From some source, possibly Rathbun family who were his neighbors, Mr. Coleman had acquired the original contract. On February 17, 1900, at Union School parents' meeting, Mr. Coleman, then a very old man, talked about early schools.  At the conclusion of his talk, he presented the original contract to the school, that it may be, and I quote, 'suitably encased, placed in the school library, and preserved as a historical document for all time to come, its value increasing each passing year'.

Today, sixty-four years later, the priceless old document has disappeared, nobody knows where.  What happened in this case can happen again.  Unless an enduring depository is provided for such valuable documents, important and interesting materials will disappear just like the old contract.

"We know there still remains in our community much material of historic interest stored away in attics or other out-of-the-way places where it faces constant danger of destruction or loss.  Two years ago when the Union of Churches celebrated its sesquicentennial, a display of old historical items was arranged.  It was amazing to see the quantity and variety that was loaned for the occasion.  It was a most interesting exhibit.  Unless steps are taken to safeguard and preserve these items, how many will be here sixty years from now?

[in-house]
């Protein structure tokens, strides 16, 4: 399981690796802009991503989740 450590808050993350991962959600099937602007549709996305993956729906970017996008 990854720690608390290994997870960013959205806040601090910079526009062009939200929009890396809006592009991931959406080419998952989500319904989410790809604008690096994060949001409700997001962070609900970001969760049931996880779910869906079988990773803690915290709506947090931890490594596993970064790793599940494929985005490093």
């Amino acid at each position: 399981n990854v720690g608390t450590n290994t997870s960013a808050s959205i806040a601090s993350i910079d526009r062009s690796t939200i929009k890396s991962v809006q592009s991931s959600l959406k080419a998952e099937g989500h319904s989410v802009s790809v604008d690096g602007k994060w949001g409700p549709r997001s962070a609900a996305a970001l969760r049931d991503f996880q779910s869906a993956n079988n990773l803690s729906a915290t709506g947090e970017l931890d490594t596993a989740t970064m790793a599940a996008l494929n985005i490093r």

The thought of organizing a local historical society is not new. We have been aware of the need to have responsible organization to reach and preserve such important historical materials, but nothing has been done about it.  It is known that much material, illustrative of Almond's past, has been given away, sold at auctions, lost, or destroyed by someone ignorant of their value.  Had a responsible organization then existed, there is no question that much would have been saved and retained in the library.

The proposal to organize such a group was recently advanced to the 20th Century Club.  The club voted to study the proposition, and in the event that a society was organized, graciously offered the use of one of the rooms in the library where historical items could be displayed and preserved as far as the facilities would permit.  As a further incentive-and a most important one-a certain party who wishes to remain anonymous-offered to donate up to a maximum of $500 to help finance the new society providing that the sum was matched dollar for dollar by them. It is not required that the full amount be matched at once, but in sums of $50 or more as the organization proceeds toward its objectives and needs arise.